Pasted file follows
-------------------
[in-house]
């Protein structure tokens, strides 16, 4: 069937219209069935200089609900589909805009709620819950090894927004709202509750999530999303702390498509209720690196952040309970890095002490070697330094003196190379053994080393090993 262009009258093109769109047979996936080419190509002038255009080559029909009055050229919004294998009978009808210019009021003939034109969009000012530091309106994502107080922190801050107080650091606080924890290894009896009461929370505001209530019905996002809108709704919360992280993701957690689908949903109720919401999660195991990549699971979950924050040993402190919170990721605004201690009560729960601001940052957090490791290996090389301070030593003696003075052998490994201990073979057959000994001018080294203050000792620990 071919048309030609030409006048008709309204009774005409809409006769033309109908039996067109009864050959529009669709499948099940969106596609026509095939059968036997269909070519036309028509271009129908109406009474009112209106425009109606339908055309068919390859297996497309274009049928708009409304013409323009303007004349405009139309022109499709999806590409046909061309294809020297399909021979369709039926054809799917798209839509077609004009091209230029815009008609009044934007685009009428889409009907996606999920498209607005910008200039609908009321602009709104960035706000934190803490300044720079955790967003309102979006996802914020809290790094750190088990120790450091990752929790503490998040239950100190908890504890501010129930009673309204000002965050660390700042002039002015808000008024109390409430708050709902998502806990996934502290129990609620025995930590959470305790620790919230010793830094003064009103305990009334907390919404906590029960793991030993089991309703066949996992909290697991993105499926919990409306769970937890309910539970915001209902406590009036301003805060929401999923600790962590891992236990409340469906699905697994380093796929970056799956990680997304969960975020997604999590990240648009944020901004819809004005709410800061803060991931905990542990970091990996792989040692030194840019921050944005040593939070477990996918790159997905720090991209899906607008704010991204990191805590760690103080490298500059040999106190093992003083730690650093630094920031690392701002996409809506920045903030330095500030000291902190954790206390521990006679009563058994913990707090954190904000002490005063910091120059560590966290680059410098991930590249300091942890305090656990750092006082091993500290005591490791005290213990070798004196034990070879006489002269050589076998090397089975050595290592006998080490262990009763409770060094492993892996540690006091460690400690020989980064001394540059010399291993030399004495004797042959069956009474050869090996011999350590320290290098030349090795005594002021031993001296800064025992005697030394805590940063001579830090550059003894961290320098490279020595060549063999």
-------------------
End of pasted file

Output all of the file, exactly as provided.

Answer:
[in-house]
């Protein structure tokens, strides 16, 4: 069937219209069935200089609900589909805009709620819950090894927004709202509750999530999303702390498509209720690196952040309970890095002490070697330094003196190379053994080393090993 262009009258093109769109047979996936080419190509002038255009080559029909009055050229919004294998009978009808210019009021003939034109969009000012530091309106994502107080922190801050107080650091606080924890290894009896009461929370505001209530019905996002809108709704919360992280993701957690689908949903109720919401999660195991990549699971979950924050040993402190919170990721605004201690009560729960601001940052957090490791290996090389301070030593003696003075052998490994201990073979057959000994001018080294203050000792620990 071919048309030609030409006048008709309204009774005409809409006769033309109908039996067109009864050959529009669709499948099940969106596609026509095939059968036997269909070519036309028509271009129908109406009474009112209106425009109606339908055309068919390859297996497309274009049928708009409304013409323009303007004349405009139309022109499709999806590409046909061309294809020297399909021979369709039926054809799917798209839509077609004009091209230029815009008609009044934007685009009428889409009907996606999920498209607005910008200039609908009321602009709104960035706000934190803490300044720079955790967003309102979006996802914020809290790094750190088990120790450091990752929790503490998040239950100190908890504890501010129930009673309204000002965050660390700042002039002015808000008024109390409430708050709902998502806990996934502290129990609620025995930590959470305790620790919230010793830094003064009103305990009334907390919404906590029960793991030993089991309703066949996992909290697991993105499926919990409306769970937890309910539970915001209902406590009036301003805060929401999923600790962590891992236990409340469906699905697994380093796929970056799956990680997304969960975020997604999590990240648009944020901004819809004005709410800061803060991931905990542990970091990996792989040692030194840019921050944005040593939070477990996918790159997905720090991209899906607008704010991204990191805590760690103080490298500059040999106190093992003083730690650093630094920031690392701002996409809506920045903030330095500030000291902190954790206390521990006679009563058994913990707090954190904000002490005063910091120059560590966290680059410098991930590249300091942890305090656990750092006082091993500290005591490791005290213990070798004196034990070879006489002269050589076998090397089975050595290592006998080490262990009763409770060094492993892996540690006091460690400690020989980064001394540059010399291993030399004495004797042959069956009474050869090996011999350590320290290098030349090795005594002021031993001296800064025992005697030394805590940063001579830090550059003894961290320098490279020595060549063999």